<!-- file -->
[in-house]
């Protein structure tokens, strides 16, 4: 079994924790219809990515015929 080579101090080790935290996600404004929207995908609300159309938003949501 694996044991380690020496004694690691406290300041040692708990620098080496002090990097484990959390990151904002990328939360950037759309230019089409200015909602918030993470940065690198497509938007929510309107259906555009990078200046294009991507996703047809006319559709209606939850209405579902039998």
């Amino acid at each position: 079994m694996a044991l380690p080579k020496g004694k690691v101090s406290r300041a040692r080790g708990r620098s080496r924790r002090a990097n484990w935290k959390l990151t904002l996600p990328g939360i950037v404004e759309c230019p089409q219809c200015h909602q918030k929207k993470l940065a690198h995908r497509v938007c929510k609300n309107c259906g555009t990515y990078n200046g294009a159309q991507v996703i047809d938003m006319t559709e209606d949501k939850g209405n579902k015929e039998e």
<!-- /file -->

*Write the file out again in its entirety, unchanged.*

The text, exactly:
[in-house]
């Protein structure tokens, strides 16, 4: 079994924790219809990515015929 080579101090080790935290996600404004929207995908609300159309938003949501 694996044991380690020496004694690691406290300041040692708990620098080496002090990097484990959390990151904002990328939360950037759309230019089409200015909602918030993470940065690198497509938007929510309107259906555009990078200046294009991507996703047809006319559709209606939850209405579902039998």
């Amino acid at each position: 079994m694996a044991l380690p080579k020496g004694k690691v101090s406290r300041a040692r080790g708990r620098s080496r924790r002090a990097n484990w935290k959390l990151t904002l996600p990328g939360i950037v404004e759309c230019p089409q219809c200015h909602q918030k929207k993470l940065a690198h995908r497509v938007c929510k609300n309107c259906g555009t990515y990078n200046g294009a159309q991507v996703i047809d938003m006319t559709e209606d949501k939850g209405n579902k015929e039998e």